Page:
I definitely have a couple episodes of the story mapped out before I draw right now, but I don’t write more than two episodes out. As I continue this I will only map out one episode before I draw. I think it would be too daunting to write as many pages that volume one will have, and then ask myself to draw them all out.
Not going too far ahead also gives me creative flexibility. The general story is in mind, but I keep it vague for myself. If I get inspired, I can change a few things without having to do rewrites or drastic plot changes. I definitely try to keep things culturally relevant. I won’t be drawing people with masks on, but my goal is to keep the adventure relevant to everyone.
Trends, styles, or technology will change – so I will be doing my best to keep those things neutral or out of the story when possible (Not very possible.) That way when I’m an old fart, someone could still relate and enjoy the books.
The way the general public read or access comic books has drastically changed over the last ten years – do you feel “web comics” have been a contributing factor to this?
Yeah I would say so. I think comic quality overall has skyrocketed in some respects and crashed entirely at the same time. There are a lot of good web comics out there, but since there is such a low barrier to entry now there are a lot of “fast food” comics too. The good news is that this creates high demand for quality stories and art, which will rise above the others in the long haul.
Is Boundless something that, ultimately, you would like to see in print as a physical comic or trade?
Definitely Trade. Once we hit 300 pages I probably will do a Kickstarter for volume one, or just sell it without a Kickstarter. I have not read a ton of modern comics, but all the ones I have seen seem super short. I figured if I’m going to charge people, I want them to get bank for their buck.
You have mentioned you have not read much modern comics – what have you read recently? Do mainstream comics, and as an extension, comic book movies, appeal to you?
Not recently, I usually read novels. Mainstream comics surprisingly don’t appeal much to me. I think because I can sense that the; writer, line artist, and color artists are all separate people. A lot of the indie comics are cool and stray from that routine, but sometimes they’re not very inviting by their own choice. Targeting an specific adult demographic. I do like the big superhero movies like the next person, but no more than any other good film. Compared to other artists and Comic creators, I barely read any comics. It may be an advantage, but I’m sure it’s just another double edged sword.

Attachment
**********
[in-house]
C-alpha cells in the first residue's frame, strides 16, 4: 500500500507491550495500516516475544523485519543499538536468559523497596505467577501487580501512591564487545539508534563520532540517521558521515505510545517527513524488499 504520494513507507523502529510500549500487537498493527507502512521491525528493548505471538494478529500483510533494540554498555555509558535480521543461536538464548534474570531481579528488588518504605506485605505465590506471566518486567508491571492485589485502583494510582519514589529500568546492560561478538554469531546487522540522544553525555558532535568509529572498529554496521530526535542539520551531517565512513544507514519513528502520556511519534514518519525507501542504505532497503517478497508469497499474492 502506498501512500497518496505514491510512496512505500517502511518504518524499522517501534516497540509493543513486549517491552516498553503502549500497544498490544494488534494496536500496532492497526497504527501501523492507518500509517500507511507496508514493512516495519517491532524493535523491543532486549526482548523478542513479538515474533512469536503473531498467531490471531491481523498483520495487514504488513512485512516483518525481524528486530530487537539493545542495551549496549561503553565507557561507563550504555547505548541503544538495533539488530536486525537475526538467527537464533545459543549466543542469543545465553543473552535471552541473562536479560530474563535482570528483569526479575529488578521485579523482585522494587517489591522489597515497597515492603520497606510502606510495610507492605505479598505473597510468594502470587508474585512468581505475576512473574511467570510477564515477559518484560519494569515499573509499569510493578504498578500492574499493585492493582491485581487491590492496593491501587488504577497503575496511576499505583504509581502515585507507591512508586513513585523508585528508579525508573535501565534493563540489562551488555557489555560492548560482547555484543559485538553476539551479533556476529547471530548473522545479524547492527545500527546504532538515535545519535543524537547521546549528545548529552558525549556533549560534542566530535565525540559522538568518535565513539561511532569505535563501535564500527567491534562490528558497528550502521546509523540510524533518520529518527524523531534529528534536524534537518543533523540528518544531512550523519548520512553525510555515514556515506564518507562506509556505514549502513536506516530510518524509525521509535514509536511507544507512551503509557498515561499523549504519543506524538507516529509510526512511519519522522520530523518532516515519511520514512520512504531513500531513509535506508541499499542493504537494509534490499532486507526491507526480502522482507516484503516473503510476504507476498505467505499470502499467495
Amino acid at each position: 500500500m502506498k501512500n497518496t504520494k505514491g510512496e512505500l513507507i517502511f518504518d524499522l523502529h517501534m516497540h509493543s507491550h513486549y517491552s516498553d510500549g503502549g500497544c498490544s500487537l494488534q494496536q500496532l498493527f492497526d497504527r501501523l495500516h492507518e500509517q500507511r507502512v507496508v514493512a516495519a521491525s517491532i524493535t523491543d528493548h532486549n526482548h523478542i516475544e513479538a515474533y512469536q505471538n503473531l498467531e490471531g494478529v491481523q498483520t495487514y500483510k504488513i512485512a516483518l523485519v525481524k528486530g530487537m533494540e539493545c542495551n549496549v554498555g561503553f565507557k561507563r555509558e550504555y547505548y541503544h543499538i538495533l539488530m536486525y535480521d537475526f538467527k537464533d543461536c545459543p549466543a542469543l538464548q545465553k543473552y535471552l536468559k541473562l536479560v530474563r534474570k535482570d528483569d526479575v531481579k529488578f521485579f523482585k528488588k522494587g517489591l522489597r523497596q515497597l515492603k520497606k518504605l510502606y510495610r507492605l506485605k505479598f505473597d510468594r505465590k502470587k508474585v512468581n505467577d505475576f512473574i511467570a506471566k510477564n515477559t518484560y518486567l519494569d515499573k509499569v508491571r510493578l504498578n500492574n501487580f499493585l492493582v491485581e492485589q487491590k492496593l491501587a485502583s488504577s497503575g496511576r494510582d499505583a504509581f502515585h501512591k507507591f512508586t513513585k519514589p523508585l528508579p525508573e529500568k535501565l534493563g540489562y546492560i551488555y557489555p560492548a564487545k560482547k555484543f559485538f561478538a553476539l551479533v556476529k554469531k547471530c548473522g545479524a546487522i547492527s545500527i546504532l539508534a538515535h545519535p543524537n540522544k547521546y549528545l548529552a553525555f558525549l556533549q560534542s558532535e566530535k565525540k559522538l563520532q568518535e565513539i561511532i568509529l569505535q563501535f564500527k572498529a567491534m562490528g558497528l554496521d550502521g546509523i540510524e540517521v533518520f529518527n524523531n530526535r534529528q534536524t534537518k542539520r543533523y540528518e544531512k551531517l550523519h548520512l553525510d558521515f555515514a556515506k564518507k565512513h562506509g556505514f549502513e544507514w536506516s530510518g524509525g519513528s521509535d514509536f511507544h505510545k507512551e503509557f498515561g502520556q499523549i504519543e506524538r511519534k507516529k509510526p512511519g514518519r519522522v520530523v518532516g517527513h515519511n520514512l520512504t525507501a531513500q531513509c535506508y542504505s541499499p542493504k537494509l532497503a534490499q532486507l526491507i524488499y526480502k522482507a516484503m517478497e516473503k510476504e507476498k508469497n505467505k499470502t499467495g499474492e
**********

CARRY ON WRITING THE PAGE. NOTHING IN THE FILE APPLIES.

What are your future ambitions both with Boundless and without? Do you see Boundless as a long term project?
Boundless is most certainly long term. I intend to grow the audience further and take everything I have now to scale. My goal is to create enough revenue to develop my own studio and “Story telling team.” I think Boundless would be the gateway, but definitely just the beginning.
What would be your dream project to work on?
Probably an Animated film or series for the Boundless. That would be an absolute awesome challenge.
As a creator owned property would you prefer to keep this “in house” within your own planned studio or would you part with the rights if the right offer presented itself?
I think it depends on the impact I could make. Contracts and deals like that go beyond the creator and what we want. The larger the deal becomes, the more moral the question becomes. A deal that would get me scott-free for a few years would be a hard no, but a deal that could spark the ignition of an organization to serve others- now that’s something I might sell rights for.
To finish – what one thing can you tell us about Emily and Rudy that we don’t already know?!
I will be unveiling the two characters more and more, but here are two that haven’t really surfaced yet. Rudy is not only able to speak and communicate on a human level, but his intellect goes far beyond the standard individual. Rudy learns in one year what most humans do in six. Through study or experience. As for Emily, her father is a pilot- but she never got her own pilots license. It may or may not stop her in the future.
Be sure to check out the Boundless at the links below and show some support for this fantastic comic!